We have compiled this list of eCommerce blogs to follow and read by eCommerce entrepreneurs:
A Better Lemonade Stand
Richard Lazazzera shares his real-life experiences with building an ecommerce business from scratch (#TheGreatBuild). He covers topics including choosing and validating a product to sell, deciding whether to dropship, manufacture, or wholesale, and negotiating with manufacturers. Richard’s articles provide a fantastic over-the-shoulder look at someone crafting an ecommerce business.
This is the blog of Andrew Youderian, probably the most well-known and respected ecommerce “solopreneur.” Andrew quit his corporate job a few years ago and built two ecommerce stores from scratch that currently do over $1 million in revenue. eCommerceFuel shares Andrew’s story, his advice, and his particular take on ecommerce strategy. He’s got tons of useful resources, a free ebook, a podcast, a video training course (The Insider’s Guide), and a forum for ecommerce veterans and professionals.
The KissMetrics Blog
This is a high-powered blog packed with real, useful information about marketing and analytics. The founders behind KissMetrics–Neil Patel and Hiten Shah–have helped big names like TechCrunch increase their traffic by leaps and bounds, and their articles are well worth the time you’ll spend reading them.
If you can only find time to follow one blog consistently, Practical Ecommerce is a well-rounded resource for all aspects of ecommerce. Its articles cover marketing, conversion, shopping carts, social media, and design, plus more. It’s pretty much the Wall Street Journal of ecommerce.
The Shopify Blog
Shopify puts a lot of effort into providing high-quality, relevant articles that especially apply to small ecommerce startups and bootstrappers. They also have quite a varied voice–many of their articles are guest posts from authors with a wide range of backgrounds and experiences in Shopify development.
Shabbir Nooruddin provides extremely practical tips and strategies for building your ecommerce store. He’s recently covered topics like how to get more email subscribers to your ecommerce store and how to build backlinks to your ecommerce site. Shabbir does a great job of not only sharing ideas but also providing examples and actionable ways to implement those concepts.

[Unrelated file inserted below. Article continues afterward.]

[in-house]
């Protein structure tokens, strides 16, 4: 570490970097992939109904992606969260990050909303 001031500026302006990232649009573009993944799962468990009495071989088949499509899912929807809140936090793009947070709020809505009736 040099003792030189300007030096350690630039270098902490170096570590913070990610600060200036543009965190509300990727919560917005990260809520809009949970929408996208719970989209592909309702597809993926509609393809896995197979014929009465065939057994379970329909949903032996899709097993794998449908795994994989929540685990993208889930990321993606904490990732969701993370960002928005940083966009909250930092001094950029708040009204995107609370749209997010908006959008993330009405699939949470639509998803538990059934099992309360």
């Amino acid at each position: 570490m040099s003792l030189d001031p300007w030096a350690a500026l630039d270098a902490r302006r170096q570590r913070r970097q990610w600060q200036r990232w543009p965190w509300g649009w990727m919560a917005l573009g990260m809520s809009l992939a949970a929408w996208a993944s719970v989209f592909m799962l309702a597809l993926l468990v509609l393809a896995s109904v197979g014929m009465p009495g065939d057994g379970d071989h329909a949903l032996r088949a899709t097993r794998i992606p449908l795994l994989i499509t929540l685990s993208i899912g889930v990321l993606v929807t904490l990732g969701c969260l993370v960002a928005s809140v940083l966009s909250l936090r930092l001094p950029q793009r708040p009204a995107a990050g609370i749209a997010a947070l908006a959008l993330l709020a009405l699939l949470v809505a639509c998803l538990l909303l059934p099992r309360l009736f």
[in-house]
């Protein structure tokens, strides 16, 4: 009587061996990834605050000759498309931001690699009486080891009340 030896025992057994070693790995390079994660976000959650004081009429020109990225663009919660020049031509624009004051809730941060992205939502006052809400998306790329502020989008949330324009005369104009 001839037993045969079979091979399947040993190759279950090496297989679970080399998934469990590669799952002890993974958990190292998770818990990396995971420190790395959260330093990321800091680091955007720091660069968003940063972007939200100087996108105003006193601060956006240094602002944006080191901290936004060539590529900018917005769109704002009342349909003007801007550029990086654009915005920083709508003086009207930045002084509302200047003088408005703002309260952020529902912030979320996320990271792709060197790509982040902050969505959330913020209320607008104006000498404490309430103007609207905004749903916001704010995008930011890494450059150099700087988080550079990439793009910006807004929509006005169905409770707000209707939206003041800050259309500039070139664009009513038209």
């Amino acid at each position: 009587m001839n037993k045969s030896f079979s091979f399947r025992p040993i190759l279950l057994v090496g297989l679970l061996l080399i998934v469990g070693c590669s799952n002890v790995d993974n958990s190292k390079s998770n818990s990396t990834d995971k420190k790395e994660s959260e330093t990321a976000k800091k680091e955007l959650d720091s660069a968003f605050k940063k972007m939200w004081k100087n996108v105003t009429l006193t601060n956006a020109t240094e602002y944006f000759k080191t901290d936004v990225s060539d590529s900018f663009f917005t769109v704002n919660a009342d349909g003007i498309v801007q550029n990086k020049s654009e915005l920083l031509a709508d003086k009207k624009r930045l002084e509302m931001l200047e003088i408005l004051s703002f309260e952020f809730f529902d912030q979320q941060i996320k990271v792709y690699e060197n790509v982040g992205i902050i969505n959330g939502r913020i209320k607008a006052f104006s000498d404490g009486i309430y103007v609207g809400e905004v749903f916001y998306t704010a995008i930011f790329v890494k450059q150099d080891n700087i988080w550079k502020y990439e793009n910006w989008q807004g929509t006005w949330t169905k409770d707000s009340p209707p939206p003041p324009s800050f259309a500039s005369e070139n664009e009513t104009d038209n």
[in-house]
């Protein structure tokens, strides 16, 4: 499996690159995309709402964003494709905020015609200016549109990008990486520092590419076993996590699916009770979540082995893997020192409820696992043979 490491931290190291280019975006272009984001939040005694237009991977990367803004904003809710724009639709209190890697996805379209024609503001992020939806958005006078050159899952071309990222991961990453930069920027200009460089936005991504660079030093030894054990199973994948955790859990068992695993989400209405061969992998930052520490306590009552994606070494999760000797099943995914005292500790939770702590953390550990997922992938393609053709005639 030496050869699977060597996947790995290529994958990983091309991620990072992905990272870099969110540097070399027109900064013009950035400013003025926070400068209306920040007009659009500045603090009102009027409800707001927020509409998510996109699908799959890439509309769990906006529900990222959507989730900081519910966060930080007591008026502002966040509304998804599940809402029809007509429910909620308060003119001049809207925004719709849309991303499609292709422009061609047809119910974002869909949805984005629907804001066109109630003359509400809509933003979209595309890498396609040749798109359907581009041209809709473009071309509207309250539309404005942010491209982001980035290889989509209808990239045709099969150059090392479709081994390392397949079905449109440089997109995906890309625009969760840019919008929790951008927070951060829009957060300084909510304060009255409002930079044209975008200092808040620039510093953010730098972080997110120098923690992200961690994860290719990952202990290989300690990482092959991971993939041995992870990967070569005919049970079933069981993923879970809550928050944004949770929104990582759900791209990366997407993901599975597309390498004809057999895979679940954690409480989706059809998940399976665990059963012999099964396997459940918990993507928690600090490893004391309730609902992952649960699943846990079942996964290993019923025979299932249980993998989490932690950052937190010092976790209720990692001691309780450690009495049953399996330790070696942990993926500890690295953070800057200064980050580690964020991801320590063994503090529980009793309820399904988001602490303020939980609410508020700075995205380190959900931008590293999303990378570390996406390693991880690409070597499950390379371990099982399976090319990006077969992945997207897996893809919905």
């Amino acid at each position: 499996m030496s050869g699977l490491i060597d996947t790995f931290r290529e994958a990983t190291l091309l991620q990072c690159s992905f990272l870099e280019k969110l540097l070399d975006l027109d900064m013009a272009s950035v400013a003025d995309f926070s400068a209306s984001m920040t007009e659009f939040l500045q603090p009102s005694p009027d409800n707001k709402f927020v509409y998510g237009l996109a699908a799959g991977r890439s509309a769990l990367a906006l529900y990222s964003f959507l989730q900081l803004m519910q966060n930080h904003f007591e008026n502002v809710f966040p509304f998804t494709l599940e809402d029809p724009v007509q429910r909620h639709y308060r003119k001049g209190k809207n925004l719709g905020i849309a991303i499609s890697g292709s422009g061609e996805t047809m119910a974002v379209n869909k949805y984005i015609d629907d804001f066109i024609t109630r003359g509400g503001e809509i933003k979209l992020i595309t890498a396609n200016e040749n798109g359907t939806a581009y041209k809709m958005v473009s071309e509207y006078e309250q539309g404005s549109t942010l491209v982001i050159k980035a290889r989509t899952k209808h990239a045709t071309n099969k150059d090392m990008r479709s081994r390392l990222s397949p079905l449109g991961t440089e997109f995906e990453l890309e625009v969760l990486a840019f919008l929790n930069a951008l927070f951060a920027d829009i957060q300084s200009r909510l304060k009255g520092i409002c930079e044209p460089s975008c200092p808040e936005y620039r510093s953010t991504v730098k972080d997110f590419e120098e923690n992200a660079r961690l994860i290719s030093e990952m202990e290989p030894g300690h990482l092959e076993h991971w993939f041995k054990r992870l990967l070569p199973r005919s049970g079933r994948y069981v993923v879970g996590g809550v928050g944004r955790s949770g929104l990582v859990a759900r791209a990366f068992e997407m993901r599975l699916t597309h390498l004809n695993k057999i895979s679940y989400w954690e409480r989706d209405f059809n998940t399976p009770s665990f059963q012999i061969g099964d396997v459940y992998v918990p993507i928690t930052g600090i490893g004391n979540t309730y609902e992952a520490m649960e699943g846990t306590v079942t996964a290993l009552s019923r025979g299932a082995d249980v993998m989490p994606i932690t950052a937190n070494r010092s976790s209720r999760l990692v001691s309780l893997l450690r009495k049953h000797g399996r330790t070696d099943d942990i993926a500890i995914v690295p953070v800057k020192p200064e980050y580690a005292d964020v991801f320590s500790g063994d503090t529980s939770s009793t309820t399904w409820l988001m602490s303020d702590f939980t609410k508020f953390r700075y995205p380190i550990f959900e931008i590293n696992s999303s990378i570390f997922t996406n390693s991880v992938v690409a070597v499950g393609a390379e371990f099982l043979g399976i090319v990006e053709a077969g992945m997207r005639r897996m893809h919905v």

The Help Scout Blog
Help Scout is a simple customer service solution. You should consider using for your ecommerce business, but they go above and beyond to publish high-quality content on their blog as well. The blog covers important customer service tactics and strategies; even things like how to avoid telling your customers that you “can’t” do something and instead craft a positive sentence.
The Buffer Blog
Another service that also has a fantastic blog, Buffer churns out articles on productivity, life hacks, and business. It’s not specifically about ecommerce, but the concepts are highly applicable to any entrepreneurs hoping to supplement their creativity and productivity in business and life.
Drew Sanocki built a multi-million dollar ecommerce brand, Design Public, before selling it and founding an ecommerce advisory agency, Mineral.io. Drew’s sense of humor will crack you up. His experience gives his writing insight that is hard to find elsewhere.
If we have to name the most inspiring, educational, and hilarious entrepreneurial voices online (in just the right mix), the award would go to Corbett Barr, Chase Reeves, and Caleb Wojcik of Think Traffic. It’s all about online business and not ecommerce-specific. The concepts they write about are applicable to growing your ecommerce store’s customer and fan base, as well as winning the mental game behind being a successful entrepreneur.
Billy Murphy writes long-form posts. That will take you a while to read but are well worth the investment of time. Billy has successfully built several online businesses. He currently owns a portfolio of ecommerce stores that he runs with a team of VAs. His methods are unorthodox. Your mind will be stretched by the ways he’ll teach you to make decisions and build your business.